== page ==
The Washington Post had a story last week about Virginia's new "no smiling" rule at the Commonwealth's Department of Motor Vehicles (DMV) when driver's receiving or renewing their licenses have their required photograph taken. The reason: facial recognition software.
According to the Post, “DMV officials say the smile ban is for a good cause. The agency would like to develop a facial recognition system that could compare customers' photographs over time to prevent fraud and identity theft. ‘The technology works best when the images are similar,’ said DMV spokeswoman Pam Goheen. ‘To prepare for the possibility of future security enhancements, we're asking customers to maintain a neutral expression.’ ”
So, no more toothy smiles.
In fact, the software, which apparently can’t tell between photos of the same person’s face smiling and not, can however tell if a person is showing too much tooth: the new software, the Post writes, “is programmed to reject attempts at exuberance or human warmth.”
“It will send an error message if it detects a non-neutral expression," the DMV spokeswoman said.
I wonder what the error message is: "Subject shows too much human warmth"?
The no smile policy is also used in at least three other states: Arkansas, Indiana, and Nevada.
After the story came out, the DMV wrote an overwrought letter to the Post saying that the story was “an unacceptable, opinion-laden cheap shot” and that “readers deserve unbiased reporting.”
What was biased? Well, nothing that I read, really. But the letter did add some clarity to the DMV's new policy.
“This technology works best when the photos are similar -- for example, when a customer has a neutral expression in both photos vs. a neutral expression in one photo and a smile in another. Using technology to ensure matching photos, the DMV can further reduce the risks of fraud and identity theft.”
Great, except for one small issue: the facial recognition technology is not being used.
“The DMV does not use the technology today. However, by capturing neutral-expression photos today, the agency will be in a position to implement photo comparison sooner rather than later, if funding and authorization are granted for the technology.”
In fact, it is unclear exactly how the DMV expects to use the technology to stop fraud and id theft, other than when a person tries to illegally renew a license. But shouldn’t all that documentation which is going to be required by the REAL ID Act supposed to accomplish this anyway, and if not, why are we bothering with the providing all that documentation anyway?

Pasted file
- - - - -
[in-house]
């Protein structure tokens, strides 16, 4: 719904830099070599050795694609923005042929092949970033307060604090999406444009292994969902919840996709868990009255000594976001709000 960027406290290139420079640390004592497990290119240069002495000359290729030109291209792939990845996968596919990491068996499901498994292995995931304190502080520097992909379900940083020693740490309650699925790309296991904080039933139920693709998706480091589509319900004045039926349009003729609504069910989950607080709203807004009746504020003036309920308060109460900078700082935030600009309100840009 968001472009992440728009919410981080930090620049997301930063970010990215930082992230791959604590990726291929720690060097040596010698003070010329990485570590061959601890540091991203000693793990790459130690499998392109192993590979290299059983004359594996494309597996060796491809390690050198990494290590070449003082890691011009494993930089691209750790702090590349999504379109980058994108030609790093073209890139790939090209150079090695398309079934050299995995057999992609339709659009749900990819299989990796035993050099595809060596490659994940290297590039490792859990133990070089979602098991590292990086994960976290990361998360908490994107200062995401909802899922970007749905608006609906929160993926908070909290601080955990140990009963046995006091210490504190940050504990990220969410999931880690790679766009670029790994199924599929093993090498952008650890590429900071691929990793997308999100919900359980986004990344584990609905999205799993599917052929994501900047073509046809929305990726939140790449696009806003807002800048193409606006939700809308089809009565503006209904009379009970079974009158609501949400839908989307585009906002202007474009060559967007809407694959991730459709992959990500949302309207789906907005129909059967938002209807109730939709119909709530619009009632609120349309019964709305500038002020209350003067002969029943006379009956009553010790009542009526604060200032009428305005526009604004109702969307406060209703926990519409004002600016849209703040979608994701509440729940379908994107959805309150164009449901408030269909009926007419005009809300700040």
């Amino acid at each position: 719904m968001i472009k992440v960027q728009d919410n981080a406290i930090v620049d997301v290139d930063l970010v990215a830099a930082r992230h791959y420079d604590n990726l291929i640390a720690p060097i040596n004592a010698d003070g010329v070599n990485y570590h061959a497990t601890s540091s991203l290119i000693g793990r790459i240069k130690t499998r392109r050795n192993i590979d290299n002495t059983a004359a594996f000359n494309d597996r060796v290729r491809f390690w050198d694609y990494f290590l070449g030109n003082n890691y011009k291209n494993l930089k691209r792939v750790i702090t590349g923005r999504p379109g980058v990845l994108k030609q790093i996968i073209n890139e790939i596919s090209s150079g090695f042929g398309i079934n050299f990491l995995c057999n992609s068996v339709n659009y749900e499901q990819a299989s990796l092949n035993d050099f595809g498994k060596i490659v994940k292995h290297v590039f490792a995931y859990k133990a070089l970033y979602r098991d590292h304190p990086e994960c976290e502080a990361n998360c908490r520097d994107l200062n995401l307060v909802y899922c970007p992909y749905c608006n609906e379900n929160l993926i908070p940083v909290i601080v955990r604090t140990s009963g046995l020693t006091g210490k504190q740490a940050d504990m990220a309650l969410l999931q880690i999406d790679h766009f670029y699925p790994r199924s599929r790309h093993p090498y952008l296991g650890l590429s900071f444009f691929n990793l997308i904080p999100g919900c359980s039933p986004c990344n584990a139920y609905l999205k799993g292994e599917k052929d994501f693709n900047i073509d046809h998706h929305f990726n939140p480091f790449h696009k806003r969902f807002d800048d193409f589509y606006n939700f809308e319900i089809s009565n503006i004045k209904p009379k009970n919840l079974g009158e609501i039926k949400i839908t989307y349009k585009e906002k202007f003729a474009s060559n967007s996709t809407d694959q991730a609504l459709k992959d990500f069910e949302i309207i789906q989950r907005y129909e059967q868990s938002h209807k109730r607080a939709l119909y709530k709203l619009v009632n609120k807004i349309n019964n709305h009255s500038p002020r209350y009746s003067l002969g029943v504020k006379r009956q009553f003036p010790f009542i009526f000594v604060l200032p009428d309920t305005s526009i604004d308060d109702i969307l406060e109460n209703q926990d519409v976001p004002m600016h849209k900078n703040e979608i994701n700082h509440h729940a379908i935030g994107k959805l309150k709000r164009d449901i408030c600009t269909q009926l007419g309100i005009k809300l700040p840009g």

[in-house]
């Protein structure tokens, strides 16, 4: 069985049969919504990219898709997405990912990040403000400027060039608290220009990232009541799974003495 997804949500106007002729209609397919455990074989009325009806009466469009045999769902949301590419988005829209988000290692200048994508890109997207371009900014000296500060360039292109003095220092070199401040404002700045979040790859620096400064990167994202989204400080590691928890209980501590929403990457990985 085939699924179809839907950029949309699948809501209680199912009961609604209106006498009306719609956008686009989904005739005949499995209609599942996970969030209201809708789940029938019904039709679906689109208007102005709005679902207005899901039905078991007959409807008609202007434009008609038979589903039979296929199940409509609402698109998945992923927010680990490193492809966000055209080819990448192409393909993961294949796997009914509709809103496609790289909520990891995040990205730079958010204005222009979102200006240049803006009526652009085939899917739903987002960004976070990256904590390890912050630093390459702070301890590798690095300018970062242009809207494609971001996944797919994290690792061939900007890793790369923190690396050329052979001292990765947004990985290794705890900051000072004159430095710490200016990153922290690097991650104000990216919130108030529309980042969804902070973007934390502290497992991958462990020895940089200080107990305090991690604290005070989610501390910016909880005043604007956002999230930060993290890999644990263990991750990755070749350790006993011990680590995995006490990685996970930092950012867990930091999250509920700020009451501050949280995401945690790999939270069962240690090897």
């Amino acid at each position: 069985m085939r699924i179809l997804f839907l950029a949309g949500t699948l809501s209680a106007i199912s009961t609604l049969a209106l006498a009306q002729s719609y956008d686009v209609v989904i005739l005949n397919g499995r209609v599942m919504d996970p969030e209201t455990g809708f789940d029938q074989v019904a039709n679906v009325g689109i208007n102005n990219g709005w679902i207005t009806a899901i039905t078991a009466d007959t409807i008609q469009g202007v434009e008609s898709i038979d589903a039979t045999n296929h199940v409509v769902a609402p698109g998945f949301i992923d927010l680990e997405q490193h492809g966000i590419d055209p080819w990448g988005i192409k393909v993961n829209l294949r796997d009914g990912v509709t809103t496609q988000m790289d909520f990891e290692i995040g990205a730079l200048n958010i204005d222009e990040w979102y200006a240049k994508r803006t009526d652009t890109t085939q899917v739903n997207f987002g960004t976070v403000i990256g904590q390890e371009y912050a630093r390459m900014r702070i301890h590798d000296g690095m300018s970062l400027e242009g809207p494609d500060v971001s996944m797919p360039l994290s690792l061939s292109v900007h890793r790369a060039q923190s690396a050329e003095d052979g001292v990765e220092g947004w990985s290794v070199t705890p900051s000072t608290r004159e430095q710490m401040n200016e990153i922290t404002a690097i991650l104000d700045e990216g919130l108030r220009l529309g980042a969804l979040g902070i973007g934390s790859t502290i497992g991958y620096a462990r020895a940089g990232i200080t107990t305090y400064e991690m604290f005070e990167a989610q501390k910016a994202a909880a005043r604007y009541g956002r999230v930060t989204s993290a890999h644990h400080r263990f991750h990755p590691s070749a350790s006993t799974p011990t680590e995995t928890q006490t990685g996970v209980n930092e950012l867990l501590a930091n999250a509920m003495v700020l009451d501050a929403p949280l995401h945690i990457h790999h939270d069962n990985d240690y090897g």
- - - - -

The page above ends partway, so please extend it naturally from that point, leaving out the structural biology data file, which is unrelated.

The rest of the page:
I might also be inclined to take the DMV’s desire to stop id theft and fraud a bit more seriously if both the state and local governments' of Virginia was truly interested in stopping id theft and fraud in the first place. For instance, the state has gone out of its way to silence privacy advocate B.J. Ostergren, who has been pointing out that Virginia state and county governments routinely post social security and other private data on public websites.
You can read more about Ostergren troubles beginning here, here, here and follow them up at Ostergren's website The Virginia Watchdog here.
Finally, I guess if you are criminal, do remember to smile for any cameras that might be snapping your photo.
Robert N. Charette is a Contributing Editor to IEEE Spectrum and an acknowledged international authority on information technology and systems risk management. A self-described “risk ecologist,” he is interested in the intersections of business, political, technological, and societal risks. Charette is an award-winning author of multiple books and numerous articles on the subjects of risk management, project and program management, innovation, and entrepreneurship. A Life Senior Member of the IEEE, Charette was a recipient of the IEEE Computer Society’s Golden Core Award in 2008.